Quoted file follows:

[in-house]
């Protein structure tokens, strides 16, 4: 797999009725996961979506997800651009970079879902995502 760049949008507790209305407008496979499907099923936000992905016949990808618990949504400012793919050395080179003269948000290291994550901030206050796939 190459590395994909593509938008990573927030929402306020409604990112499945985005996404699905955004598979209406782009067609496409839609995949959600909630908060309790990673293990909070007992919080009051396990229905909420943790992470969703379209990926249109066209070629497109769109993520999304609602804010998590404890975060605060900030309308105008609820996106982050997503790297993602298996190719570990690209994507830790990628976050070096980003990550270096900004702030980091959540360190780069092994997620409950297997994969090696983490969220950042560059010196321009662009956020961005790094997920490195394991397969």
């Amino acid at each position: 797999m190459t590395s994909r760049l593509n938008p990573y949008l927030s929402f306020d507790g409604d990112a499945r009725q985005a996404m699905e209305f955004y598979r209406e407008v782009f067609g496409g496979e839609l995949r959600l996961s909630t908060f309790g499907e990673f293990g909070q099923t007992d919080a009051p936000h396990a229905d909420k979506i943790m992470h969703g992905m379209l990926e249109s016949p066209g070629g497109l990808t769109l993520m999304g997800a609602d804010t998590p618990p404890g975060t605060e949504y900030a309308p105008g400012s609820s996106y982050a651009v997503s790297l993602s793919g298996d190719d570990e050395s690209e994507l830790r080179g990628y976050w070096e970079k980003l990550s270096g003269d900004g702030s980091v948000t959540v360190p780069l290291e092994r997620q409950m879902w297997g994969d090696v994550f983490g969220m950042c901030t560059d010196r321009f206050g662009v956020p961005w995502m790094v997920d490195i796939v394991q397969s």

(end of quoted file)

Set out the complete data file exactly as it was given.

[in-house]
């Protein structure tokens, strides 16, 4: 797999009725996961979506997800651009970079879902995502 760049949008507790209305407008496979499907099923936000992905016949990808618990949504400012793919050395080179003269948000290291994550901030206050796939 190459590395994909593509938008990573927030929402306020409604990112499945985005996404699905955004598979209406782009067609496409839609995949959600909630908060309790990673293990909070007992919080009051396990229905909420943790992470969703379209990926249109066209070629497109769109993520999304609602804010998590404890975060605060900030309308105008609820996106982050997503790297993602298996190719570990690209994507830790990628976050070096980003990550270096900004702030980091959540360190780069092994997620409950297997994969090696983490969220950042560059010196321009662009956020961005790094997920490195394991397969």
């Amino acid at each position: 797999m190459t590395s994909r760049l593509n938008p990573y949008l927030s929402f306020d507790g409604d990112a499945r009725q985005a996404m699905e209305f955004y598979r209406e407008v782009f067609g496409g496979e839609l995949r959600l996961s909630t908060f309790g499907e990673f293990g909070q099923t007992d919080a009051p936000h396990a229905d909420k979506i943790m992470h969703g992905m379209l990926e249109s016949p066209g070629g497109l990808t769109l993520m999304g997800a609602d804010t998590p618990p404890g975060t605060e949504y900030a309308p105008g400012s609820s996106y982050a651009v997503s790297l993602s793919g298996d190719d570990e050395s690209e994507l830790r080179g990628y976050w070096e970079k980003l990550s270096g003269d900004g702030s980091v948000t959540v360190p780069l290291e092994r997620q409950m879902w297997g994969d090696v994550f983490g969220m950042c901030t560059d010196r321009f206050g662009v956020p961005w995502m790094v997920d490195i796939v394991q397969s």